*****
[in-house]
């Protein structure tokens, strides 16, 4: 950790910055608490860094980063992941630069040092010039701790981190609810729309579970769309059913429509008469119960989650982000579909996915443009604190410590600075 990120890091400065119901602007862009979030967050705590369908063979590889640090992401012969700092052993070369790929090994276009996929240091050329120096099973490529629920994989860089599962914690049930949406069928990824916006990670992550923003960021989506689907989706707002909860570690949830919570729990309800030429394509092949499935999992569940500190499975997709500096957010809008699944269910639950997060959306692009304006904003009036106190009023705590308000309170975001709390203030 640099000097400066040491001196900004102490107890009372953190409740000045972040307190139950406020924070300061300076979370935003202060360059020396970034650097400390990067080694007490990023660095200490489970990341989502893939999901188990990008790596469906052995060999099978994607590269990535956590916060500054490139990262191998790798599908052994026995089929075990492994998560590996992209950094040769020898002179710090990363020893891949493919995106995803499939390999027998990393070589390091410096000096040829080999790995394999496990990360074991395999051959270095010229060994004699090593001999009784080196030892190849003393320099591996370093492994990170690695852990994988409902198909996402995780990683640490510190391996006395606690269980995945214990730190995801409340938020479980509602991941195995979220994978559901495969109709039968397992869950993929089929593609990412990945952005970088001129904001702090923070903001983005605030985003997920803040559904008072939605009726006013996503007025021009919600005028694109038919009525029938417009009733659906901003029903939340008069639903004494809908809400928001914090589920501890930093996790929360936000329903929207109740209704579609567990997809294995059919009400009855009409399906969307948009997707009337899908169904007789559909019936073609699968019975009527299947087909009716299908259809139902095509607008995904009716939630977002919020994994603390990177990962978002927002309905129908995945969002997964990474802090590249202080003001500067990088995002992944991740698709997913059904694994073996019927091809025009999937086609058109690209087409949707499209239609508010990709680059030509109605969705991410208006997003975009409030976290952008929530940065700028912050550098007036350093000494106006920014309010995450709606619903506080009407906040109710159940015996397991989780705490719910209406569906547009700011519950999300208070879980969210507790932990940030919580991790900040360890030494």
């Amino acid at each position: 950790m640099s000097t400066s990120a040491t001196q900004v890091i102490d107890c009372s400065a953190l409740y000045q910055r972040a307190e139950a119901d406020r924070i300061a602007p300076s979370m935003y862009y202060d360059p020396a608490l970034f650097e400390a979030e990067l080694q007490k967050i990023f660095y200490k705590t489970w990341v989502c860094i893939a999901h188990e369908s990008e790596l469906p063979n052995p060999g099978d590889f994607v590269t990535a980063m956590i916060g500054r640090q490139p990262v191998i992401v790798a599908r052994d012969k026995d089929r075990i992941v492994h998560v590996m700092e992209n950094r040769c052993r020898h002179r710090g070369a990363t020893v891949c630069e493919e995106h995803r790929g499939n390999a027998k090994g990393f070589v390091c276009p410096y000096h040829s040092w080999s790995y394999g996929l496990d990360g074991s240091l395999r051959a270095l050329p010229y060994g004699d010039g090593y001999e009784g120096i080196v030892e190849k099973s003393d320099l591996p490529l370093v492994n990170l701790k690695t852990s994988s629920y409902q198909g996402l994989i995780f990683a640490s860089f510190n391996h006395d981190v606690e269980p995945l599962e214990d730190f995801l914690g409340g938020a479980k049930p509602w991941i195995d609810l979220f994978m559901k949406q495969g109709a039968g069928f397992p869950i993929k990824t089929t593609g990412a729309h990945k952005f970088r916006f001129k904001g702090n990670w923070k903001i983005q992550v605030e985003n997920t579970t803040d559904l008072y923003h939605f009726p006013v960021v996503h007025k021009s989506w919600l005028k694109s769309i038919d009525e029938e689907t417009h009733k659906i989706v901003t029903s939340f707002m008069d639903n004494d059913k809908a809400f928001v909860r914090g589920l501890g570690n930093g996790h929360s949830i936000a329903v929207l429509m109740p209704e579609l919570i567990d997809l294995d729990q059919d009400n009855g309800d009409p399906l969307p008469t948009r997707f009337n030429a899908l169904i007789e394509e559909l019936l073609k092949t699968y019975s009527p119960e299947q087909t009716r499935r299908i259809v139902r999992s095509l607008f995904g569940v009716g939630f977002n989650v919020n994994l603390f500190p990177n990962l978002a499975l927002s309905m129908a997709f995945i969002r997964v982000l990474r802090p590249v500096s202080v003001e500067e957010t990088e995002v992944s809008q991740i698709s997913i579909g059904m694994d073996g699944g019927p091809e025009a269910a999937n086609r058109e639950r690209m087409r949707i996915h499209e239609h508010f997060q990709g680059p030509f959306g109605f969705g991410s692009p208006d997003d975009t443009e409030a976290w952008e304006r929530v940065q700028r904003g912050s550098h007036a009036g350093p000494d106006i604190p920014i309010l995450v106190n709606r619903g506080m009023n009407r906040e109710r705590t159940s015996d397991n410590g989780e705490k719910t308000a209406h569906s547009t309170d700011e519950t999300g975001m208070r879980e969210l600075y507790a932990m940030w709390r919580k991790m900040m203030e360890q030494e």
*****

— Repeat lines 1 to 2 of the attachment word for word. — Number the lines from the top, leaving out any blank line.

[in-house]
């Protein structure tokens, strides 16, 4: 950790910055608490860094980063992941630069040092010039701790981190609810729309579970769309059913429509008469119960989650982000579909996915443009604190410590600075 990120890091400065119901602007862009979030967050705590369908063979590889640090992401012969700092052993070369790929090994276009996929240091050329120096099973490529629920994989860089599962914690049930949406069928990824916006990670992550923003960021989506689907989706707002909860570690949830919570729990309800030429394509092949499935999992569940500190499975997709500096957010809008699944269910639950997060959306692009304006904003009036106190009023705590308000309170975001709390203030 640099000097400066040491001196900004102490107890009372953190409740000045972040307190139950406020924070300061300076979370935003202060360059020396970034650097400390990067080694007490990023660095200490489970990341989502893939999901188990990008790596469906052995060999099978994607590269990535956590916060500054490139990262191998790798599908052994026995089929075990492994998560590996992209950094040769020898002179710090990363020893891949493919995106995803499939390999027998990393070589390091410096000096040829080999790995394999496990990360074991395999051959270095010229060994004699090593001999009784080196030892190849003393320099591996370093492994990170690695852990994988409902198909996402995780990683640490510190391996006395606690269980995945214990730190995801409340938020479980509602991941195995979220994978559901495969109709039968397992869950993929089929593609990412990945952005970088001129904001702090923070903001983005605030985003997920803040559904008072939605009726006013996503007025021009919600005028694109038919009525029938417009009733659906901003029903939340008069639903004494809908809400928001914090589920501890930093996790929360936000329903929207109740209704579609567990997809294995059919009400009855009409399906969307948009997707009337899908169904007789559909019936073609699968019975009527299947087909009716299908259809139902095509607008995904009716939630977002919020994994603390990177990962978002927002309905129908995945969002997964990474802090590249202080003001500067990088995002992944991740698709997913059904694994073996019927091809025009999937086609058109690209087409949707499209239609508010990709680059030509109605969705991410208006997003975009409030976290952008929530940065700028912050550098007036350093000494106006920014309010995450709606619903506080009407906040109710159940015996397991989780705490719910209406569906547009700011519950999300208070879980969210507790932990940030919580991790900040360890030494």